6 Tips For Living With Relatives

Making a Multigenerational Household Work

Whether it's due to divorce, finances, or health, a growing number of families are bringing generations together under one roof. It may sound like a good idea, but how do you make a multigenerational household work without hurt feelings and confused parenting roles?

Mom Rachel J. thinks living with her parents is ruining her marriage. She says her family has no privacy, her mother is always criticizing how she parents her son, and she doesn't know how to make it better. Other moms say the way to make it better for families living together is all about making some rules and setting boundaries.

Keep reading.

1. Make Space for Everyone

One military mom called Medic Mommy says she and her children moved back into her parents' house a few times over the years. One thing that made it work so well was establishing some space for everyone. Her kids each had their own room (as did she and her husband), and one room was designated as a playroom.

2. Be Sure Everyone Pays Their Way

While you may have all moved in together to save some money, it doesn't mean that everyone shouldn't contribute to the household bills. An unequal balance in money matters can create an unequal balance of power. As Mom Traci W. points out, "When you take financial support from someone you are obligated to consider their opinions in your life."

3. Make Sure Roles Are Clear

It’s easy to fall back into old patterns when generations come together again, but it’s important to try to break those patterns. When Susan S.' adult children moved back home, she didn’t want to be "mom" again, but felt stuck in that role. Bess S. suggested a family meeting, making it clear from the get-go that Susan was welcoming her children as adults, making it more of a roommate situation.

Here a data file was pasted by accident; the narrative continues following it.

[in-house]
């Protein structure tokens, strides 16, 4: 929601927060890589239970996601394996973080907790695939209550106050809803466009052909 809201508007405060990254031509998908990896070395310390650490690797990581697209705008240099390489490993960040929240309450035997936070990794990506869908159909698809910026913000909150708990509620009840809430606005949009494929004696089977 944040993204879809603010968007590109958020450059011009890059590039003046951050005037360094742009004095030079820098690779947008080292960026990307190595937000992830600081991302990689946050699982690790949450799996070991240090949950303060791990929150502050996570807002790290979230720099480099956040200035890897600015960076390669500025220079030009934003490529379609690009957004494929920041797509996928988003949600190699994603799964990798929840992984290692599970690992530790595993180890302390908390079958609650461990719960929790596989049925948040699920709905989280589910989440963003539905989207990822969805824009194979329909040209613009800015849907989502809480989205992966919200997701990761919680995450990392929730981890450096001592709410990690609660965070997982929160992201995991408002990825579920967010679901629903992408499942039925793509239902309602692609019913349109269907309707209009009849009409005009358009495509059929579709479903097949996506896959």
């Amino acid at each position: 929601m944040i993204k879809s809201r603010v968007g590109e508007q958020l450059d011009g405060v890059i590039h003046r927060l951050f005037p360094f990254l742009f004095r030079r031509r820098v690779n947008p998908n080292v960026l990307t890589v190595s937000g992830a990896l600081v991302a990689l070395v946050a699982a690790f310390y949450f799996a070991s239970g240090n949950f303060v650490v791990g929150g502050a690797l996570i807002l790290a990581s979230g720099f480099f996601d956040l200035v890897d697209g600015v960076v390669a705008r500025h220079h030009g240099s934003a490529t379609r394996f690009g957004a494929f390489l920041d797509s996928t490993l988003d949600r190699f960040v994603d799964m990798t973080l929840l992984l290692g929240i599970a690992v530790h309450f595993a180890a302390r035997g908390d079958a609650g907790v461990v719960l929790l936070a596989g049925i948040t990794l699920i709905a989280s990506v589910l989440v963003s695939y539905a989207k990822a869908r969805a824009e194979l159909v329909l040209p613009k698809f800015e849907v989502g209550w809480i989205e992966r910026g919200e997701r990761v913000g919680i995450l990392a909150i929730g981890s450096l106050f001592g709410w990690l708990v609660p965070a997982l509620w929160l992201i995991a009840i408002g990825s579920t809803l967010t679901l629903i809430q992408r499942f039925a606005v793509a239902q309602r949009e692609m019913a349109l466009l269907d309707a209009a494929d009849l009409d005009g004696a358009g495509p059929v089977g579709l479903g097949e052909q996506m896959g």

4. Make a Long-Term Plan

My recently widowed 92-year-old grandfather moved in with my parents after my grandmother died, but at first nobody talked about it as a long-term plan. That is, until he brought it up himself. Sometimes not knowing what everybody’s plans and intentions are can be more stressful than not. As Amie T. points out, people need to know whether the arrangement is a short-term plan or something else.

5. Embrace Special Relationships

When mom Lisa and her mother both lost their partners, her mother moved in with Lisa and her children, but not out of financial need or obligation. Instead, they both saw it as an opportunity to get to know each other as adults and for the grandchildren to develop a special relationship with their "Gram."

6. Stay Out of the Middle

Lisa B. was right on target when she told Rachel, "The decisions that need to be made for your family need to be made between you and your husband, without your mother's opinion." Things go a lot more smoothly when everybody sticks to their own problems. The problem is, you can’t hold anyone else accountable to this rule, you can only model it and hope the rest of the household follows your lead.

Source: iStock, Thinkstock

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